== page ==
My brother’s family sent me this plant for my birthday yesterday. They know me well. “Another plant for your growing jungle!” the card said. (Kathy, my sister-in-law, invented the fippokat as a child and lent it to me for Semiosis and hasn’t complained about the ways I’ve used and abused them.) The card from the … Continue reading A splashy pink birthday gift
The Forgetting Flower by Karen Hugg My rating: 5 of 5 stars Full disclosure: The author approached me to see if I wanted to write a blurb for her book, a literary thriller, and if so, she’d send me a copy. The book was about plants, and plants are my thing. I took a look … Continue reading My Goodreads review of “The Forgetting Flower”
Finalists for this year’s John W. Campbell Memorial Award for Best Science Fiction novel have been selected, and Semiosis is on the list! I am deeply honored. The John W. Campbell Memorial Award for Best Science Fiction Novel , or Campbell Memorial Award, is an annual award presented by the Center for the Study of … Continue reading “Semiosis” is a finalist for the John W. Campbell Memorial Award
Here’s some of the latest news about flowers: Mouse plants If you’re pollinated by fungus gnats, it’s good to pretend to be a mushroom. (The name comes from the flower’s mouse-like “tail.”) Spring is coming earlier New England’s woodland wildflowers are not keeping up with the change. Ants on peonies Peony flowers provide food for … Continue reading Flowers in the news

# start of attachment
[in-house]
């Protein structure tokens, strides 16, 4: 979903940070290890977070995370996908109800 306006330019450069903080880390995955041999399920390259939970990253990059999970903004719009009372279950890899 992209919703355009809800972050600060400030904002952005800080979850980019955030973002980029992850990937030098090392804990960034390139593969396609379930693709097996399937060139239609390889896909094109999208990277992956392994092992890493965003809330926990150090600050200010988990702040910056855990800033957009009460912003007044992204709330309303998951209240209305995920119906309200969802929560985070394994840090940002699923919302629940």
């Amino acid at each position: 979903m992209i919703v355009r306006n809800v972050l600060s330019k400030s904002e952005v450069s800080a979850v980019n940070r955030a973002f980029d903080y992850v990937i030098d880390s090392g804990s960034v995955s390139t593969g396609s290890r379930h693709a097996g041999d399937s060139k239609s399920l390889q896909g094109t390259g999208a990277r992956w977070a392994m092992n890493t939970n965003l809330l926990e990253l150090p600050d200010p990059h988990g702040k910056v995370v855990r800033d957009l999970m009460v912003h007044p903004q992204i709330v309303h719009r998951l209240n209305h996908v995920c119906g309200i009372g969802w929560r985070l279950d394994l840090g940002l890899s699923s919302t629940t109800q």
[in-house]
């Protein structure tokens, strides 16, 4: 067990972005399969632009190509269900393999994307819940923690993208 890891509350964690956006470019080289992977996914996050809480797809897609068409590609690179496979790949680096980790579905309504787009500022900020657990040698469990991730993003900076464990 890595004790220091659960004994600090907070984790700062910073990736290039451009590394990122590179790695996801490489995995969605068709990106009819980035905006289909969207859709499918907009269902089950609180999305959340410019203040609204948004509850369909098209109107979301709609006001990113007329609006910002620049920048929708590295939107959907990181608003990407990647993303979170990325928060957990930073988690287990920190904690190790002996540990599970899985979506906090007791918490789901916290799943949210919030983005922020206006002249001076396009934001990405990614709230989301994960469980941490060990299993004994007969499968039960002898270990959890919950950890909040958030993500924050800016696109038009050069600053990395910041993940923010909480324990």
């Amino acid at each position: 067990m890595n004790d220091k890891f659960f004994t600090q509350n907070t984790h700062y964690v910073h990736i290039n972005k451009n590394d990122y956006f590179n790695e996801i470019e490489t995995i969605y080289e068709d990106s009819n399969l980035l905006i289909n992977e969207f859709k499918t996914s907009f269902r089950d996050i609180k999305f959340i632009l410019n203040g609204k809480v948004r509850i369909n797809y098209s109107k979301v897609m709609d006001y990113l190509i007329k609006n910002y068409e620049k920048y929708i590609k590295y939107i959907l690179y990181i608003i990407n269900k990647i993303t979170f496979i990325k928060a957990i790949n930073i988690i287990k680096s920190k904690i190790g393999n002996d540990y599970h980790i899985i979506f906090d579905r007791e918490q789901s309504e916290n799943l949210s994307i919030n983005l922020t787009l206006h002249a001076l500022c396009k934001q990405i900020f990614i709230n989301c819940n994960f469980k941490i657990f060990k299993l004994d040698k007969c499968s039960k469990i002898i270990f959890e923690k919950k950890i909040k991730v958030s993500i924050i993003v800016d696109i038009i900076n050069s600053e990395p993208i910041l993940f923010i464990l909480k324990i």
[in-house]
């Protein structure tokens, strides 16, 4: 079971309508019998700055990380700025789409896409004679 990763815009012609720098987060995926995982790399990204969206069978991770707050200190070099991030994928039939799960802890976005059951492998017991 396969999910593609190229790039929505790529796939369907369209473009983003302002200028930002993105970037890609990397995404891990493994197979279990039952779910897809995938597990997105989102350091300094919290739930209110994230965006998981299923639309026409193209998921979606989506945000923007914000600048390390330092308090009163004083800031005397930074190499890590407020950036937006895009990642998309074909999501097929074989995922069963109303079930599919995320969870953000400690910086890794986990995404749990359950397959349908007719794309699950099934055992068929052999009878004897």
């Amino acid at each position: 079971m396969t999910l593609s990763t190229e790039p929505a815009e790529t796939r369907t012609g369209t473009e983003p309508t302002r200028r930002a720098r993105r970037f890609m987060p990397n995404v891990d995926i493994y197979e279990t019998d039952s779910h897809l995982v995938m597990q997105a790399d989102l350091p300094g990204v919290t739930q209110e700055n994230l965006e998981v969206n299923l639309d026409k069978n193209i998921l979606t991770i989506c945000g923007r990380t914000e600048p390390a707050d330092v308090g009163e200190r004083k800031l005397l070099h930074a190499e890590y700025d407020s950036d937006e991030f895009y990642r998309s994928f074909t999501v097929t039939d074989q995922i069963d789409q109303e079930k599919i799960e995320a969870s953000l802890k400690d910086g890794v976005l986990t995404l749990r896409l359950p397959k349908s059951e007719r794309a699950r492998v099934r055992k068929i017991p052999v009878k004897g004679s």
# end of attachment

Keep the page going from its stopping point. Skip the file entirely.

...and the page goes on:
The Best of Poul Anderson by Poul Anderson My rating: 4 of 5 stars Poul Anderson (1926–2001) won multiple awards and much acclaim during his career. His story “Eutopia” in the Dangerous Vision anthology (1967) remains one of my favorites for the way the plot hinges on the final word. This is typical of Anderson. … Continue reading My Goodreads review – good stories with one big problem Anderson never saw
This may seem like a question for poets, but botanists know why roses have thorns. First of all, to set the record straight, roses do not have thorns. They have prickles. Thorns are modified leaf stems or parts of leaves, while prickles grow from the epidermis or cortex. Rose prickles serve to keep away predators. … Continue reading Why do roses have thorns?
This is my new favorite plant, a Rhipsalis creuscula or coral cactus. I got it a month ago from my brother, who sent me some cuttings from his plant by mail. His plant came from cuttings my mother gave him almost thirty years ago from her plant. She died in 1994. So this is my … Continue reading My new favorite plant – from Mom